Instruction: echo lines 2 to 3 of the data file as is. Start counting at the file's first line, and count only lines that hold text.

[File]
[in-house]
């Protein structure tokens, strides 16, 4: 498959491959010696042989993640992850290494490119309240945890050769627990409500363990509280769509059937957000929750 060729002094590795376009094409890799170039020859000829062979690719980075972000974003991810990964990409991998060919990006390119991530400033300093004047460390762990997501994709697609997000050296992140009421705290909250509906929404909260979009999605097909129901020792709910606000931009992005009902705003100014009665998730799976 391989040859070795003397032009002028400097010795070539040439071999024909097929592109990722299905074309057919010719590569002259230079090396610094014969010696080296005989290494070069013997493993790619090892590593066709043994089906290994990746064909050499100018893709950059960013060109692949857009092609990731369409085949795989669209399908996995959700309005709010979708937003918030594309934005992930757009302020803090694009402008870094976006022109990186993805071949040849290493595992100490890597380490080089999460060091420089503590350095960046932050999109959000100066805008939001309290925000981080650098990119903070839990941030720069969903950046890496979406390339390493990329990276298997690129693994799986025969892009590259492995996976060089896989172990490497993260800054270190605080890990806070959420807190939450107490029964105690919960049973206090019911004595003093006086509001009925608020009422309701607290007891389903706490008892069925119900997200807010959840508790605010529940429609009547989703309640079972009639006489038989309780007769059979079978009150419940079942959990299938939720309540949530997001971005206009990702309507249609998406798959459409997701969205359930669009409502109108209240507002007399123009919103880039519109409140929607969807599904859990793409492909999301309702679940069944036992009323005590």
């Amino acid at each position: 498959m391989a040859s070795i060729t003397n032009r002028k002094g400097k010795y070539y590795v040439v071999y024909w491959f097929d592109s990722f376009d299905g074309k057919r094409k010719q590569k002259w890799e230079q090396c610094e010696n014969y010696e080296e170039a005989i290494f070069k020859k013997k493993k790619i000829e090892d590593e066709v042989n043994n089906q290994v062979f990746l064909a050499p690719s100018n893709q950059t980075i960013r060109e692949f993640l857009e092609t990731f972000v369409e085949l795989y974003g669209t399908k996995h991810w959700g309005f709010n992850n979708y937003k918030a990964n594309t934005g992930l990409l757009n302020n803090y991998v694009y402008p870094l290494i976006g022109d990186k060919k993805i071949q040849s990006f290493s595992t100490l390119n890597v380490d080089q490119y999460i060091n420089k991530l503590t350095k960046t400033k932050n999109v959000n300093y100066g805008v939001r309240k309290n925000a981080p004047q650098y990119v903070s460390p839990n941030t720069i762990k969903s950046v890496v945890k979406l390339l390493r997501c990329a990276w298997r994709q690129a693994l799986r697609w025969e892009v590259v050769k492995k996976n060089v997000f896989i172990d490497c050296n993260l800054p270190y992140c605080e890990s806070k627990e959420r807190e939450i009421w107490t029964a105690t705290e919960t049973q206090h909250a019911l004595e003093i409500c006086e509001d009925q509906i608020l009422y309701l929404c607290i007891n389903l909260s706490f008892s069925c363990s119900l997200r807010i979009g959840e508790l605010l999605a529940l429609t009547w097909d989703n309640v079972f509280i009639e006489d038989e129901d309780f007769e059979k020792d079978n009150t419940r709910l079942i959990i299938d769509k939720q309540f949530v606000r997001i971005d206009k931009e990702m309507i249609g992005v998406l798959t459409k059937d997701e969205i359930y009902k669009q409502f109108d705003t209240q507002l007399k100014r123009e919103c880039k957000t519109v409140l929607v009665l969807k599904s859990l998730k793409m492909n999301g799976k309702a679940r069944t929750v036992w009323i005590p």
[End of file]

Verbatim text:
């Protein structure tokens, strides 16, 4: 498959491959010696042989993640992850290494490119309240945890050769627990409500363990509280769509059937957000929750 060729002094590795376009094409890799170039020859000829062979690719980075972000974003991810990964990409991998060919990006390119991530400033300093004047460390762990997501994709697609997000050296992140009421705290909250509906929404909260979009999605097909129901020792709910606000931009992005009902705003100014009665998730799976 391989040859070795003397032009002028400097010795070539040439071999024909097929592109990722299905074309057919010719590569002259230079090396610094014969010696080296005989290494070069013997493993790619090892590593066709043994089906290994990746064909050499100018893709950059960013060109692949857009092609990731369409085949795989669209399908996995959700309005709010979708937003918030594309934005992930757009302020803090694009402008870094976006022109990186993805071949040849290493595992100490890597380490080089999460060091420089503590350095960046932050999109959000100066805008939001309290925000981080650098990119903070839990941030720069969903950046890496979406390339390493990329990276298997690129693994799986025969892009590259492995996976060089896989172990490497993260800054270190605080890990806070959420807190939450107490029964105690919960049973206090019911004595003093006086509001009925608020009422309701607290007891389903706490008892069925119900997200807010959840508790605010529940429609009547989703309640079972009639006489038989309780007769059979079978009150419940079942959990299938939720309540949530997001971005206009990702309507249609998406798959459409997701969205359930669009409502109108209240507002007399123009919103880039519109409140929607969807599904859990793409492909999301309702679940069944036992009323005590």
């Amino acid at each position: 498959m391989a040859s070795i060729t003397n032009r002028k002094g400097k010795y070539y590795v040439v071999y024909w491959f097929d592109s990722f376009d299905g074309k057919r094409k010719q590569k002259w890799e230079q090396c610094e010696n014969y010696e080296e170039a005989i290494f070069k020859k013997k493993k790619i000829e090892d590593e066709v042989n043994n089906q290994v062979f990746l064909a050499p690719s100018n893709q950059t980075i960013r060109e692949f993640l857009e092609t990731f972000v369409e085949l795989y974003g669209t399908k996995h991810w959700g309005f709010n992850n979708y937003k918030a990964n594309t934005g992930l990409l757009n302020n803090y991998v694009y402008p870094l290494i976006g022109d990186k060919k993805i071949q040849s990006f290493s595992t100490l390119n890597v380490d080089q490119y999460i060091n420089k991530l503590t350095k960046t400033k932050n999109v959000n300093y100066g805008v939001r309240k309290n925000a981080p004047q650098y990119v903070s460390p839990n941030t720069i762990k969903s950046v890496v945890k979406l390339l390493r997501c990329a990276w298997r994709q690129a693994l799986r697609w025969e892009v590259v050769k492995k996976n060089v997000f896989i172990d490497c050296n993260l800054p270190y992140c605080e890990s806070k627990e959420r807190e939450i009421w107490t029964a105690t705290e919960t049973q206090h909250a019911l004595e003093i409500c006086e509001d009925q509906i608020l009422y309701l929404c607290i007891n389903l909260s706490f008892s069925c363990s119900l997200r807010i979009g959840e508790l605010l999605a529940l429609t009547w097909d989703n309640v079972f509280i009639e006489d038989e129901d309780f007769e059979k020792d079978n009150t419940r709910l079942i959990i299938d769509k939720q309540f949530v606000r997001i971005d206009k931009e990702m309507i249609g992005v998406l798959t459409k059937d997701e969205i359930y009902k669009q409502f109108d705003t209240q507002l007399k100014r123009e919103c880039k957000t519109v409140l929607v009665l969807k599904s859990l998730k793409m492909n999301g799976k309702a679940r069944t929750v036992w009323i005590p």